This style of "knife" was also made by other companies during the war but all were meant to be survival kit machete's. The Collins was the only one to be issued as a fighting knife. The others who made this style were Case, Kinfolks and Western. All are highly collectable today and the variations of these basic models could raise or lower the price by hundreds of dollars. It is also interesting to note that they are commonly referred to today as the V-44, this is a case of mistaken identity. The real V-44 was a non-folding machete made by Case for the U.S. Navy in 1944 hence the V-44. Somewhere over the years this name was applied to the Collins #18 and it stuck.


Of the "knives" made by Collins there were four variations made during the war. The first of these was the original Air Corps issue with Green Horn handle and Yellow Brass rivets and Guard. The second was also with Green Horn handle and Brass rivets but had the Nickel plated Guard over Red Brass. The third version is what we commonly refer to today as the "Gung Ho" knife. It also had Green Horn Handles with Yellow Brass rivets and a Heavier, thicker Yellow Brass Guard. The fourth and final version to be made during W.W.II was with Black Plastic Handles Red Brass Guard and Steel Rivets. Apparently Yellow Brass was getting harder to come by as Collins switched back to the Red Brass that they had used prior to the war. I am sure that during the switch over period that Brass rivets were used on Black Plastic Handles so for the person that has one, you have a very interesting and rare piece.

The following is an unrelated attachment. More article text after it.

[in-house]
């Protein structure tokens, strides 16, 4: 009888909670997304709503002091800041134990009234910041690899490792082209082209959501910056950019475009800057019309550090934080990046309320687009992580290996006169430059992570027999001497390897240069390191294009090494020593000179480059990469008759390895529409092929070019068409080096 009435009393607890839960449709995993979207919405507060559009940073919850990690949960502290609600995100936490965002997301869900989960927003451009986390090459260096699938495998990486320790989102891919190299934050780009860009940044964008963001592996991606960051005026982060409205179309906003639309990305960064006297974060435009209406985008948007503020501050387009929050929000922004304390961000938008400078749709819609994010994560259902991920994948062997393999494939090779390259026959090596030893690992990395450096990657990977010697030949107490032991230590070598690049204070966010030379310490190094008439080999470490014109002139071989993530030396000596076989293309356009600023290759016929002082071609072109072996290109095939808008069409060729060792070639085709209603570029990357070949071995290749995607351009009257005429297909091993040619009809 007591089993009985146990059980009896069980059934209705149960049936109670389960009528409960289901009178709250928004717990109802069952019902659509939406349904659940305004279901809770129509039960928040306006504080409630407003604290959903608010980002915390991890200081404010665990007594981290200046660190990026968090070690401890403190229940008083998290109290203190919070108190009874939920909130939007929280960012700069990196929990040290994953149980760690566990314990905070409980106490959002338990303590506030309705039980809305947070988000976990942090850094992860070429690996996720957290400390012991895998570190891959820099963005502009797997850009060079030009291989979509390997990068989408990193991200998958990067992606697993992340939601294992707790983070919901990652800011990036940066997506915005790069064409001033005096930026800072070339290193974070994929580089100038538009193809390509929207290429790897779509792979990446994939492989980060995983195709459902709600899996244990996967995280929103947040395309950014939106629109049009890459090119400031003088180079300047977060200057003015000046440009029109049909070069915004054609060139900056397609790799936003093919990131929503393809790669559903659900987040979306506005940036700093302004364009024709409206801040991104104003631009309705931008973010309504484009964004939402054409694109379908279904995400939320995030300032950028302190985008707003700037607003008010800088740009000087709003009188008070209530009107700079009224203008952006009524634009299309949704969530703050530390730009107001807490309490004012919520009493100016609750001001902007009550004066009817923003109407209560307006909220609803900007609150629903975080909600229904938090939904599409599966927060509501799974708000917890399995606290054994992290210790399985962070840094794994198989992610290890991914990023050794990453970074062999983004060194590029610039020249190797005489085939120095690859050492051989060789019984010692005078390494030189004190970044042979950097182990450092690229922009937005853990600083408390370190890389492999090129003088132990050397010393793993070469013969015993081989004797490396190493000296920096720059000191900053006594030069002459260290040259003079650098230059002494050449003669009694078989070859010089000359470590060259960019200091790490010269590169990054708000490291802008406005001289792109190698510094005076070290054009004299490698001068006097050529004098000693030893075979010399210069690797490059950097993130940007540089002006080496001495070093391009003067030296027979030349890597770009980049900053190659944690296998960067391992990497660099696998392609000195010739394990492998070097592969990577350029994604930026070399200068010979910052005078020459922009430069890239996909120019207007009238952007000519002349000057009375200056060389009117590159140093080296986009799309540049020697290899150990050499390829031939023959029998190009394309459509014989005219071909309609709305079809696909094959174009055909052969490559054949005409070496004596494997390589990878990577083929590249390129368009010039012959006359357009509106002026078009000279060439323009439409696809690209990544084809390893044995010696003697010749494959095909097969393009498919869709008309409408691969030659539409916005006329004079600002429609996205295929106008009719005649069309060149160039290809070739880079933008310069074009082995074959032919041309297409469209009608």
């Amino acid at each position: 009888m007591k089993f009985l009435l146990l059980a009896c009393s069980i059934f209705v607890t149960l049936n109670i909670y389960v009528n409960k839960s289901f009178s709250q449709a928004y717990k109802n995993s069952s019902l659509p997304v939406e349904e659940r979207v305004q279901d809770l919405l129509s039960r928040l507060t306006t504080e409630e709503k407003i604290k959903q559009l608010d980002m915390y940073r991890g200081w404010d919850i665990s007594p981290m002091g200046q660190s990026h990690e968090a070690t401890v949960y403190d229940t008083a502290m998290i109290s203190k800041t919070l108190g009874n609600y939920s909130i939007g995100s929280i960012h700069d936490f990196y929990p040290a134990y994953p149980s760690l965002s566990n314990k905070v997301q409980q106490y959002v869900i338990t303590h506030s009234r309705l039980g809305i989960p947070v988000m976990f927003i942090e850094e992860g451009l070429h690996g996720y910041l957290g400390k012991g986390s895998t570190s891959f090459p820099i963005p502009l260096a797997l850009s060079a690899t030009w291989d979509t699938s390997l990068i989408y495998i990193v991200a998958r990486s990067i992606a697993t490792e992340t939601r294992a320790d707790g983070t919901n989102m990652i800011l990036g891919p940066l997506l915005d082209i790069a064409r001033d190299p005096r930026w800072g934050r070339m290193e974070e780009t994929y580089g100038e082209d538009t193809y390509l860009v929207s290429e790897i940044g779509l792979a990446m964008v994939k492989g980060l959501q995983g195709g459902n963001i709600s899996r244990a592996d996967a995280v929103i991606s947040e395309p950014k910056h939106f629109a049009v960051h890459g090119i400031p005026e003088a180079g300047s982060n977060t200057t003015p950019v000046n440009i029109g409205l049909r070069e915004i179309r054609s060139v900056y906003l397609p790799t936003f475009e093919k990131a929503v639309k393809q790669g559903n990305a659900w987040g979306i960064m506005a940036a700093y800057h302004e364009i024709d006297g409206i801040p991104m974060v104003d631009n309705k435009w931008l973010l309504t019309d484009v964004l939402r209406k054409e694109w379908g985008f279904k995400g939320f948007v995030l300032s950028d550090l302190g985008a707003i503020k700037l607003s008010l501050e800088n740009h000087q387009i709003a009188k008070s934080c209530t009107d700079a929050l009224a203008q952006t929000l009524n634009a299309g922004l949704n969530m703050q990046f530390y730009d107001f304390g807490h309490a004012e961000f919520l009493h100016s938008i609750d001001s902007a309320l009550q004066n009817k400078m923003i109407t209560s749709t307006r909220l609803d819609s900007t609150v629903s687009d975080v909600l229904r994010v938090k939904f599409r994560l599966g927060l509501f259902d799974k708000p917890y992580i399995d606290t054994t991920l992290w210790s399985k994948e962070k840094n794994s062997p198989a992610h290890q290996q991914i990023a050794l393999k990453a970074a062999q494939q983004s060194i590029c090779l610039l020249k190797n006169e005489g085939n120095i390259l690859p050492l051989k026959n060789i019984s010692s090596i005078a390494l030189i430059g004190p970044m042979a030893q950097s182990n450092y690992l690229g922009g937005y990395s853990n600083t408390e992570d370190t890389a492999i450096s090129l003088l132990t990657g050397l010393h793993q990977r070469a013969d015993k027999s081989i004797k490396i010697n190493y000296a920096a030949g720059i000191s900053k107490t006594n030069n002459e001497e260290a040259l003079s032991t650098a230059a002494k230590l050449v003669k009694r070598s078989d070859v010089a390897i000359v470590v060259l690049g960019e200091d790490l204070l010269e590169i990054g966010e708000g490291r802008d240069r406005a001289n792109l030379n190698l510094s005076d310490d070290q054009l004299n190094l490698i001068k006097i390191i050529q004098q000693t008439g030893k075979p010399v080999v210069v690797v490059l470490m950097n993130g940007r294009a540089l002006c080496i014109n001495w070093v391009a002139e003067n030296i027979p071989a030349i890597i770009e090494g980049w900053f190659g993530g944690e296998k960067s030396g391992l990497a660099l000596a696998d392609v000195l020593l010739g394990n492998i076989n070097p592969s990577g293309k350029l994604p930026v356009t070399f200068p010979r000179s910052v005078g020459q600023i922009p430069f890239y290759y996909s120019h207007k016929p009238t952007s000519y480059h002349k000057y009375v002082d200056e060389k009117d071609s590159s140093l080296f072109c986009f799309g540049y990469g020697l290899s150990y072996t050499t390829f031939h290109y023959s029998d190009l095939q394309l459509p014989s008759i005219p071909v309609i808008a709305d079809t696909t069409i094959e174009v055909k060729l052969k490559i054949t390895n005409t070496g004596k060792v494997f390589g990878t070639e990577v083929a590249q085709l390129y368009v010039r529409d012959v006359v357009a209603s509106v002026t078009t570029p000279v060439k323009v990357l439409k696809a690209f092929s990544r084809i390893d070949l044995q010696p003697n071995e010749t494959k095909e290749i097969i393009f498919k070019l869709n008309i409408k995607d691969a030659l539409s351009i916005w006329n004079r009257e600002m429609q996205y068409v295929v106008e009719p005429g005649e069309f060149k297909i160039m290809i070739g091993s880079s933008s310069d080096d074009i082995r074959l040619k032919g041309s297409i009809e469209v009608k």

All the above versions were issued in the Collins #13 sheath. This sheath was not meant to be worn on a web belt and had no provisions for hooks. It was also made of thin leather and could not stand up to the moisture it encountered in the jungle climates. Many "knives" today are seen with replacement sheaths, the most common being the U.S.M.C. Hospital Corps bolo sheath made by Boyt Leather. The original Collins sheath was made by Page Belting Company. After they were received by Collins many had oval rings attached to the bottom to be used as a leg tie down thong. This proved to be annoying to many Raiders, catching on brush, as many sheaths can be seen today with the bottom cut off.

This design was largely copied in the Pacific area and many Australian knives show the Collins lines. One of the most copied knives of that time was the "Ranger" cast brass handled knife made by Leech Casting Company of Sydney. One word of caution, this knife has been reproduced many times over the years so be careful if you are to buy one and demand documentation as you won't be able to sell it without it. Another interesting piece that has been associated with the Raiders over the years but in reality was never issued to them was the Aluminum Handled "Gung Ho" knife made in New Zealand. Col. Carlson's son Evan C. Carlson was Transferred from the 2nd Raiders to the 1st. Bn, 21st. Marine Regiment in Feb. 1943 and while stationed there he had 1000 knives made up for his Battalion. These knives were reminiscent of the "Gung Ho" knives but had cast Aluminum handles and Guards. As by this time Lt. Carlson had no connection with the Raiders they were not issued to Raiders at all.

So concludes the second part in the U.S. Fighting "Knives" series. What are your guesses on number 3 ?